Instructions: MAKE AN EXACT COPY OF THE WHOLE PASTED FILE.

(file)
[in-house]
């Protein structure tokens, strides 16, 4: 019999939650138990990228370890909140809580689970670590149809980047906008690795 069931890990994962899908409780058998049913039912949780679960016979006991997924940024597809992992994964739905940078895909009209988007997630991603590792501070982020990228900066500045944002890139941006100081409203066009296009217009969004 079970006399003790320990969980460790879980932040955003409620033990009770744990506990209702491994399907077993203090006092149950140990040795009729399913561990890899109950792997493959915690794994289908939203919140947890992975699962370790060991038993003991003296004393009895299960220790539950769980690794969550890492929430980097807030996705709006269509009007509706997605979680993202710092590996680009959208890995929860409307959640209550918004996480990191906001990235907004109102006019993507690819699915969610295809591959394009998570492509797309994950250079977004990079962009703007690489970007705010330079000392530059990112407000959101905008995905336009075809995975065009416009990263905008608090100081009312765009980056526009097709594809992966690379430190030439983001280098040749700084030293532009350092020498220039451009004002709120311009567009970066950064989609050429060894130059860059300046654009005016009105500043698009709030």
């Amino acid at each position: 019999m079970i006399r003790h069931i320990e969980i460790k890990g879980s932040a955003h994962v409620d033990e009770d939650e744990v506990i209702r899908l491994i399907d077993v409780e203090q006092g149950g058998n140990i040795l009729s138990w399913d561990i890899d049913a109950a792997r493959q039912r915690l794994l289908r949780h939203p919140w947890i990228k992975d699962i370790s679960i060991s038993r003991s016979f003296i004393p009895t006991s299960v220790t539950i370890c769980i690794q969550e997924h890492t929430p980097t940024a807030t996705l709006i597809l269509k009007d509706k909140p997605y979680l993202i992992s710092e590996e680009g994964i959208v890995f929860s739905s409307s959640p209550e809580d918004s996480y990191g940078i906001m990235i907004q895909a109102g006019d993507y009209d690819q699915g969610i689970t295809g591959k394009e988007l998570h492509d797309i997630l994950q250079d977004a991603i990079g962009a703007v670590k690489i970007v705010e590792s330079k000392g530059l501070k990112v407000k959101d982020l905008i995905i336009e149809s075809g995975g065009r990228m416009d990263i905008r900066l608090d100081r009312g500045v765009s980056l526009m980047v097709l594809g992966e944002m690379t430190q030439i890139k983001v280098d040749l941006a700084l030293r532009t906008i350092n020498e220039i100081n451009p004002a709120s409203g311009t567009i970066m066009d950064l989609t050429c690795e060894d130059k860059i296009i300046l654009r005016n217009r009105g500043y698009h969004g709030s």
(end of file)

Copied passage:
[in-house]
């Protein structure tokens, strides 16, 4: 019999939650138990990228370890909140809580689970670590149809980047906008690795 069931890990994962899908409780058998049913039912949780679960016979006991997924940024597809992992994964739905940078895909009209988007997630991603590792501070982020990228900066500045944002890139941006100081409203066009296009217009969004 079970006399003790320990969980460790879980932040955003409620033990009770744990506990209702491994399907077993203090006092149950140990040795009729399913561990890899109950792997493959915690794994289908939203919140947890992975699962370790060991038993003991003296004393009895299960220790539950769980690794969550890492929430980097807030996705709006269509009007509706997605979680993202710092590996680009959208890995929860409307959640209550918004996480990191906001990235907004109102006019993507690819699915969610295809591959394009998570492509797309994950250079977004990079962009703007690489970007705010330079000392530059990112407000959101905008995905336009075809995975065009416009990263905008608090100081009312765009980056526009097709594809992966690379430190030439983001280098040749700084030293532009350092020498220039451009004002709120311009567009970066950064989609050429060894130059860059300046654009005016009105500043698009709030």
């Amino acid at each position: 019999m079970i006399r003790h069931i320990e969980i460790k890990g879980s932040a955003h994962v409620d033990e009770d939650e744990v506990i209702r899908l491994i399907d077993v409780e203090q006092g149950g058998n140990i040795l009729s138990w399913d561990i890899d049913a109950a792997r493959q039912r915690l794994l289908r949780h939203p919140w947890i990228k992975d699962i370790s679960i060991s038993r003991s016979f003296i004393p009895t006991s299960v220790t539950i370890c769980i690794q969550e997924h890492t929430p980097t940024a807030t996705l709006i597809l269509k009007d509706k909140p997605y979680l993202i992992s710092e590996e680009g994964i959208v890995f929860s739905s409307s959640p209550e809580d918004s996480y990191g940078i906001m990235i907004q895909a109102g006019d993507y009209d690819q699915g969610i689970t295809g591959k394009e988007l998570h492509d797309i997630l994950q250079d977004a991603i990079g962009a703007v670590k690489i970007v705010e590792s330079k000392g530059l501070k990112v407000k959101d982020l905008i995905i336009e149809s075809g995975g065009r990228m416009d990263i905008r900066l608090d100081r009312g500045v765009s980056l526009m980047v097709l594809g992966e944002m690379t430190q030439i890139k983001v280098d040749l941006a700084l030293r532009t906008i350092n020498e220039i100081n451009p004002a709120s409203g311009t567009i970066m066009d950064l989609t050429c690795e060894d130059k860059i296009i300046l654009r005016n217009r009105g500043y698009h969004g709030s």